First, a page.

A doctor who was found in a chimney flue died as a result of mechanical asphyxia and the manner of death is an accident, according to the Kern County Coroner's Office.
Around 9 p.m. on Saturday, officers with the Bakersfield Police Department went to a home in the 4300 block of La Mirada Drive on reports of a dead woman found lodged in a fireplace flue.
Update: Woman's Body Found In Fireplace Flue
Around 10:15 p.m. on Aug. 25, police said 49-year-old Dr. Jacquelyn Kotarac tried to force her way inside the home on La Mirada Drive where she was involved in an "on-again, off-again" relationship with the homeowner.
Kotarac first tried to get into the house with a shovel, then climbed a ladder to the roof last Wednesday night, removed the chimney cap and slid feet first down the flue, DeGeare said.
While she was trying to break in, the man she was pursuing escaped unnoticed from another exit "to avoid a confrontation," authorities said.
DeGeare said the two were in an "on-again, off-again" relationship.
The man's identity was not revealed by police, but the man who resides in the home is William Moodie, 58.
"She made an unbelievable error in judgment and nobody understands why, and unfortunately she's passed away," Moodie told The Associated Press. "She had her issues -- she had her demons -- but I never lost my respect for her."
Reached by telephone, Moodie did not dispute the police's characterization of his relationship with Kotarac. He would not comment on the circumstances that led to her death, saying it was more important to focus on the good she did in life.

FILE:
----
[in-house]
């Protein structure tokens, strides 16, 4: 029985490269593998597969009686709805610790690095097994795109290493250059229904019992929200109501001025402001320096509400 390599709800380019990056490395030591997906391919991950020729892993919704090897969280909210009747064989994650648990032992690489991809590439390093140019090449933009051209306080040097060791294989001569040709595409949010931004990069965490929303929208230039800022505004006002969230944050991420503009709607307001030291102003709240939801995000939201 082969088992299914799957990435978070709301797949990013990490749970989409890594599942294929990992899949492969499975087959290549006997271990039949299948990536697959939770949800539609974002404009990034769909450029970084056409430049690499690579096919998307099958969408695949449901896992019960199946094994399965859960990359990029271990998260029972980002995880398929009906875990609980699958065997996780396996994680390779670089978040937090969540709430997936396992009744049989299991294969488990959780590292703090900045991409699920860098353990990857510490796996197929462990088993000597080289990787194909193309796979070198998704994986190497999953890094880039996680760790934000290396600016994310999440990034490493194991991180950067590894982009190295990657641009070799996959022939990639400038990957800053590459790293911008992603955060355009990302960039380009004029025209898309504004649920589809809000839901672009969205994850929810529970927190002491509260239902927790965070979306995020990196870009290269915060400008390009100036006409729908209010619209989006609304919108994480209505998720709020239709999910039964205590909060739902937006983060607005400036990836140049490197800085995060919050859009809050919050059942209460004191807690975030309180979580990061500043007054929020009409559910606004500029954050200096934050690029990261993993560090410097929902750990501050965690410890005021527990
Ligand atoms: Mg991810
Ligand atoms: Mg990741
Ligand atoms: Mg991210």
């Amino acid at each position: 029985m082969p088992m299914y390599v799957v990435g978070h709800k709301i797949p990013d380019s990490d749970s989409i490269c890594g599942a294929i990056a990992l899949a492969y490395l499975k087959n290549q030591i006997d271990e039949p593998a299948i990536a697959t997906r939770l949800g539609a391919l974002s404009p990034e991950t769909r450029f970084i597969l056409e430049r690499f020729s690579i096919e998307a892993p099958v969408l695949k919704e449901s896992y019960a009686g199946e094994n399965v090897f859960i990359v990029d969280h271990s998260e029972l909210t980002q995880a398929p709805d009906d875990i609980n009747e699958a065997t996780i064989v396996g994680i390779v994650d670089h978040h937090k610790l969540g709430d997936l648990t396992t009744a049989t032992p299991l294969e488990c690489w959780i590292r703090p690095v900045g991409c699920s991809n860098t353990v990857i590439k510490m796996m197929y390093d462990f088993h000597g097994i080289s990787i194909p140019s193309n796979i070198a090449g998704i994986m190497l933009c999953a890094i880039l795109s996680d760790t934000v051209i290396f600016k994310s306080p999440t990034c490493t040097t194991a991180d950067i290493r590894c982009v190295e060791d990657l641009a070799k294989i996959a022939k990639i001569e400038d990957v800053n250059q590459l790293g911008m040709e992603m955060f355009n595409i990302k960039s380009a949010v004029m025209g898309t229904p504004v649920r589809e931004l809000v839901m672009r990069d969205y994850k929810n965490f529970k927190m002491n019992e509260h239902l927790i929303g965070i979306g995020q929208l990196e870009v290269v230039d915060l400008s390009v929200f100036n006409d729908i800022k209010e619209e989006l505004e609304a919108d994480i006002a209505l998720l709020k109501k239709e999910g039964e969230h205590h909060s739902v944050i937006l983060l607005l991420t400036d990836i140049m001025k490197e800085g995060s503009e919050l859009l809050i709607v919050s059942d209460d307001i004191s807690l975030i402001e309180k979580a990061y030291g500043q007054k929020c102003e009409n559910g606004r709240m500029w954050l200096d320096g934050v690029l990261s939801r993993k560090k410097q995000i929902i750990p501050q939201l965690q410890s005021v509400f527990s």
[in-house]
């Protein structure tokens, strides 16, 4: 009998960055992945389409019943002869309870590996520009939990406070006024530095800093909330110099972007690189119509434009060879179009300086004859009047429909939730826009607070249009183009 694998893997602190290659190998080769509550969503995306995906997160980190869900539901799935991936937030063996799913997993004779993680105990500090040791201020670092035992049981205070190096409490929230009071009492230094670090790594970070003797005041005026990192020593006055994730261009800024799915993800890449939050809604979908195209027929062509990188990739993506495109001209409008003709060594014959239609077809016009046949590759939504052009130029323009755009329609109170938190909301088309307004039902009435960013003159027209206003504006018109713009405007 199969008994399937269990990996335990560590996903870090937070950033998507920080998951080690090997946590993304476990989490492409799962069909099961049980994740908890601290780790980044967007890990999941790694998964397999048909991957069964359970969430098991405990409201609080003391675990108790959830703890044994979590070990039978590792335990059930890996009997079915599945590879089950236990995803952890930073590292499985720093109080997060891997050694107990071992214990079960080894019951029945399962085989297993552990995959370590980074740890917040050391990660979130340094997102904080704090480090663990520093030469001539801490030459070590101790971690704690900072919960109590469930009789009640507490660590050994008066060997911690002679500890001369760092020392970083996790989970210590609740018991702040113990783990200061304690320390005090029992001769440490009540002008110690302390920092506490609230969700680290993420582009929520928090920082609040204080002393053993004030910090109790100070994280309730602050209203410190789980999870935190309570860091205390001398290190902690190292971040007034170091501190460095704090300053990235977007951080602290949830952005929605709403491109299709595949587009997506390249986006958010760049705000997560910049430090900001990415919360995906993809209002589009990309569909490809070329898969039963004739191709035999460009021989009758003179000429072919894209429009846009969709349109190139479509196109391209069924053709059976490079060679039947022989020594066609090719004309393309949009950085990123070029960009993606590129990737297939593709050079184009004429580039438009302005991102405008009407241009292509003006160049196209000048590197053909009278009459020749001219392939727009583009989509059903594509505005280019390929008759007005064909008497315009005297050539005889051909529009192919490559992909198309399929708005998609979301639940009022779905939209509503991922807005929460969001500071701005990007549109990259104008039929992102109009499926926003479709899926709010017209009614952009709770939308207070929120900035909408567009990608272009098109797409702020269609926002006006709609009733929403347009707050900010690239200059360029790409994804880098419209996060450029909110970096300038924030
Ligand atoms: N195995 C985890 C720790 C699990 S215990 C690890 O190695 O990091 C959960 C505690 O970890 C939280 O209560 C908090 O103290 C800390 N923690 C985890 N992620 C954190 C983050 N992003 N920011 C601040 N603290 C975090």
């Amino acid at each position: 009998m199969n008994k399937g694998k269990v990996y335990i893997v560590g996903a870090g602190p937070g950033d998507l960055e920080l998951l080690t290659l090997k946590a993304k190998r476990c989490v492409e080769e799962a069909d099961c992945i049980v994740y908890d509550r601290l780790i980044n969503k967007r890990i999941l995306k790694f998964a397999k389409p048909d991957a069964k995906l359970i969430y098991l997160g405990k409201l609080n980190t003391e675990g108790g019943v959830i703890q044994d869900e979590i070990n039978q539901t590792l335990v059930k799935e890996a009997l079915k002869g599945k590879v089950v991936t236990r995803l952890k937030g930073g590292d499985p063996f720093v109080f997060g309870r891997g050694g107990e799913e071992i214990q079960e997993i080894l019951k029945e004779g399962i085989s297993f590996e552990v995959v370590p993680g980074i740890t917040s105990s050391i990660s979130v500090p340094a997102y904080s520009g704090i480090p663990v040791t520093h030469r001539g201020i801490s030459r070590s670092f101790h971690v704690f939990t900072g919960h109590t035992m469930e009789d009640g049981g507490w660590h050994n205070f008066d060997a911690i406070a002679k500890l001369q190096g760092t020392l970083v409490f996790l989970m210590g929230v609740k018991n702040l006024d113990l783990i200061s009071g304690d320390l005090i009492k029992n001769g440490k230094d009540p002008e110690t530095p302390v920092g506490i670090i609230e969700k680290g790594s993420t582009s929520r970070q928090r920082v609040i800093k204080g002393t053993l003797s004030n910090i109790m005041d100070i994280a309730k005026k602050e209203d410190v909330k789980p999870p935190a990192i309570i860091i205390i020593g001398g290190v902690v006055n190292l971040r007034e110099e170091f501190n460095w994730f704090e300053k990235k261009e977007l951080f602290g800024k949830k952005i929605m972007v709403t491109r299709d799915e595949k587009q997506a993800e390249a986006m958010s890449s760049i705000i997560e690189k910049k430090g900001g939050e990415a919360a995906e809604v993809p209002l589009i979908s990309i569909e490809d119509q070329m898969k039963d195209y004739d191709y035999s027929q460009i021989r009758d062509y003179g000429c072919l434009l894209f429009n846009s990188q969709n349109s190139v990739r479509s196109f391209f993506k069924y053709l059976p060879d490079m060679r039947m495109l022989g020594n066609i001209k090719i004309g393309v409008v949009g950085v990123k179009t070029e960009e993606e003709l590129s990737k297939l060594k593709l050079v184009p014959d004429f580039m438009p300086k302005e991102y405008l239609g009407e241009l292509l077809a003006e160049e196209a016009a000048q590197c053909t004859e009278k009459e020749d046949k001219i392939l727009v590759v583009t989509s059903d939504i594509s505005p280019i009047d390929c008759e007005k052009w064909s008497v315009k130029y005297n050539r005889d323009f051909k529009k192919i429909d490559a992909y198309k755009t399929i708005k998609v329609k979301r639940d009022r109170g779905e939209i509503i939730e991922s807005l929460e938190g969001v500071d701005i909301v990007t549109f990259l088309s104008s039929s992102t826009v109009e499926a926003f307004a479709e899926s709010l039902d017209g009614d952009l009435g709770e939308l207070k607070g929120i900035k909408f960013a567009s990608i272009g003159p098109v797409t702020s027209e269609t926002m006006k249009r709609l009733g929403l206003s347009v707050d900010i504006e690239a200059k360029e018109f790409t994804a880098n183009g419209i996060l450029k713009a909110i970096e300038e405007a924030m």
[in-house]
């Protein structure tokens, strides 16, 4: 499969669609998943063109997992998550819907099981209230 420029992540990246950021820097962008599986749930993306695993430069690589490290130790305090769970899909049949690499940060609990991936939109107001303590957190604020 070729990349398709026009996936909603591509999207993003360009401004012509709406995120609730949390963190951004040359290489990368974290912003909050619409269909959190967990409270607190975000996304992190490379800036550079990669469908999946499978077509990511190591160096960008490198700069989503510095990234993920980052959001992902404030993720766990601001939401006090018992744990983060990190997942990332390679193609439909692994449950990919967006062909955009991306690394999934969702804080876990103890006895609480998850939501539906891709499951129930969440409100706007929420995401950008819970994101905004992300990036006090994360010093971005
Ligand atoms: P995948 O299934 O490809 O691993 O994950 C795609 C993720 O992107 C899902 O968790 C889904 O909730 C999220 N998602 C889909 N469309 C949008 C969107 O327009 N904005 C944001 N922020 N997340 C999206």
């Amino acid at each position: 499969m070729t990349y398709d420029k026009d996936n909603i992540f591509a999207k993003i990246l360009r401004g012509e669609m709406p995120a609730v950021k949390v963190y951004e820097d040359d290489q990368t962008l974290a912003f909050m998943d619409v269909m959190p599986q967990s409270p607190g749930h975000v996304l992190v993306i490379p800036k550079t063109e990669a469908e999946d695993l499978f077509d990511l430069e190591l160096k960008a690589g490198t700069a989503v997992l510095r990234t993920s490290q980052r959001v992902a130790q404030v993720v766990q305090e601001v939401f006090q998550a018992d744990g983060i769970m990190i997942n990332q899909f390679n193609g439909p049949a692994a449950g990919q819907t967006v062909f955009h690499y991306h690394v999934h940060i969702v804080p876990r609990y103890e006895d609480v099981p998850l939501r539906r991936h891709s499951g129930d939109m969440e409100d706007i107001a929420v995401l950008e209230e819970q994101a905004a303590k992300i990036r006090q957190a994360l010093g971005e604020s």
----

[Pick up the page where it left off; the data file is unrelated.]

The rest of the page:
Moodie, who runs an engineering consulting firm, said Kotarac was a superb internist who often provided service and medication free of charge to her patients.
Kotarac apparently died in the chimney, but her body was not discovered until a house-sitter noticed a stench and fluids coming from the fireplace Saturday, according to a police statement. The house-sitter and her son investigated with a flashlight and found Kotarac dead, wedged about two feet above the top of the interior fireplace opening.
Firefighters spent five hours late Saturday dismantling the chimney and flue from outside the home to extract Kotarac's body, DeGeare said.
Officials said Kotarac's office staff reported her missing two days prior when she failed to show for work. Her car and belongings remained near the man's house.
Kotarac died as a result of mechanical asphyxia and the manner of death was an accident, according to the Kern County Coroner's Office.
Ray Pruitt, PIO with the Kern County Sheriff's Department, said that this means her chest compressed to the point that she was no longer able to breathe.
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